3. “That means that today, 75% of US stock owners may not care about the federal tax rates on dividend and capital gains” seems like a bad conclusion. People with strong financials are going to have many different accounts. Its fair to say they don’t care about tax rates on 75% of there assets, on average. Granted, your conclusion is probably right simply for an entirely different reason, the majority of the public is in a poor financial state.

  4. This could also mean that after funding pensions, 401k, IRAs, 529s, instead of saving and investing their leftover money (if at all), blowing it away on buying stuff 🙂

  5. This is interesting. But it makes sense when you think about it. The increase in the percentage of US stocks held in retirement accounts over time is most likely due to those accounts being more common than they were a few decades ago. The modern 401k plan wasn’t in place until 1981, when the IRS began allowing employees to use payroll deductions to fund their accounts. Even then, it took some time before these plans were widely adopted. IRAs came into being in 1974, and the Roth IRA came into being from the Taxpayer Relief Act of 1997.

    So it makes sense to see that transfer of wealth from taxable investment accounts into tax deferred/exempt accounts. The baby boomers were hitting their prime earning years, pensions were going out of style, and investors were taking advantage of the tax breaks. Tax advantaged accounts are the default investment option for many people in the Gen-X, Gen-Y, and millennial demographics (at least until they max out those accounts and need to use taxable accounts for their investments).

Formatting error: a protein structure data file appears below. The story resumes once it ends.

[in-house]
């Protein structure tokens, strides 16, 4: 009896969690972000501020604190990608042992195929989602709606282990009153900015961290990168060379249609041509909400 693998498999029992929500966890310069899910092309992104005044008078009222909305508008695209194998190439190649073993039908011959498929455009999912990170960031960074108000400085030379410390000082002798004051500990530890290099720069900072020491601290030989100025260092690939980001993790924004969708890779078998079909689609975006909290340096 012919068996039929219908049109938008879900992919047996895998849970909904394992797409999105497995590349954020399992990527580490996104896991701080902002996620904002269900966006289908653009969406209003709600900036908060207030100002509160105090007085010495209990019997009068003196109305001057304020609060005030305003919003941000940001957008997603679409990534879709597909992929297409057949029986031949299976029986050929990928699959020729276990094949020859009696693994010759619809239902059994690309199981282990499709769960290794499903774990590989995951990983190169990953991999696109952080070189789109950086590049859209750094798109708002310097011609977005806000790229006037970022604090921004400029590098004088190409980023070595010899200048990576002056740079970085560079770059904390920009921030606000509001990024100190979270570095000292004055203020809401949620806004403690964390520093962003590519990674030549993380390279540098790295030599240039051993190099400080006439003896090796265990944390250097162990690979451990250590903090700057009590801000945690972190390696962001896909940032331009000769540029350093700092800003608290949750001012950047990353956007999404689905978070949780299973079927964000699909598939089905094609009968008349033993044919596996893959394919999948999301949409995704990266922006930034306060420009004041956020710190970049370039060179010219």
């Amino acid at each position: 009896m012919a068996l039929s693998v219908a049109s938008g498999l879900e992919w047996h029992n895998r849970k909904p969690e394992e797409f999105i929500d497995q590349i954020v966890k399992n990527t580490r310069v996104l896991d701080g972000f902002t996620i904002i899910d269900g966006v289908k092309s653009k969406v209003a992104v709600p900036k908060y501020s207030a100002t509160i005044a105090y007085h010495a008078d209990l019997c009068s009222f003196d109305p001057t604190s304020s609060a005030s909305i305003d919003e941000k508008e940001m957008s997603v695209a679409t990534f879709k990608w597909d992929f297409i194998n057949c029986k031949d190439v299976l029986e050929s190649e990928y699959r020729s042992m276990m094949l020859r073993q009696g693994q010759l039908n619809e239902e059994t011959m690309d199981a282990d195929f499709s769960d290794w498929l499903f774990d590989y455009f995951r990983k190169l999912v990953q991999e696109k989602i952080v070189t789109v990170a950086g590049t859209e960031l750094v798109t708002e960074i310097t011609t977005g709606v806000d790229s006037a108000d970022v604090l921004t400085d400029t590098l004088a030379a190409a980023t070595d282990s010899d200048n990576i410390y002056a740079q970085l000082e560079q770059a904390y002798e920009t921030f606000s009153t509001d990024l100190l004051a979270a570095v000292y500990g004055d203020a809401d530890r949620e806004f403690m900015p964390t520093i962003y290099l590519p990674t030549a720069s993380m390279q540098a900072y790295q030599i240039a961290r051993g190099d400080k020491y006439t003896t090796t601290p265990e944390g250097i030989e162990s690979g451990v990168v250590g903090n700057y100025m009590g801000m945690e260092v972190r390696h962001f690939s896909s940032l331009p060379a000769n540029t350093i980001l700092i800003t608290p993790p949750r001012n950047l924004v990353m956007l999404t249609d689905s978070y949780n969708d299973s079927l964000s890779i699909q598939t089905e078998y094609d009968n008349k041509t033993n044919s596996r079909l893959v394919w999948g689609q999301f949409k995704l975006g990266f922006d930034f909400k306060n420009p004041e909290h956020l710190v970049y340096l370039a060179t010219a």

I’m not sure I agree with your conclusion, “That means that today, 75% of US stock owners may not care about the federal tax rates on dividend and capital gains, because it doesn’t affect them. Either they aren’t fully exposed to those taxes, or the taxes are deferred and withdrawals are tax at ordinary income rates. This trend could affect future tax policy.”

    We don’t know the break down of who owns which percentage of US stocks held outside of tax advantaged accounts. It could be that the majority of investors have most or all of their investments in tax advantaged accounts, and only the wealthy hold a large percentage in taxable accounts (because they have maxed out their retirement accounts).

    Even then, I would say most people are still concerned about the federal tax rates on dividend and capital gains. But they have the ability to exert some control over their taxes with smart asset allocation and smart asset location. On top of that, there are many more efficient index and mutual funds today than there were even a few years ago, which can reduce the taxes in the current year. There are also some great tools investors can use to be more strategic with how and when they make a taxable event (determining which tax lot to sell, tax loss harvesting, and more).

    Anyway, this is very interesting to see this chart laid out over time.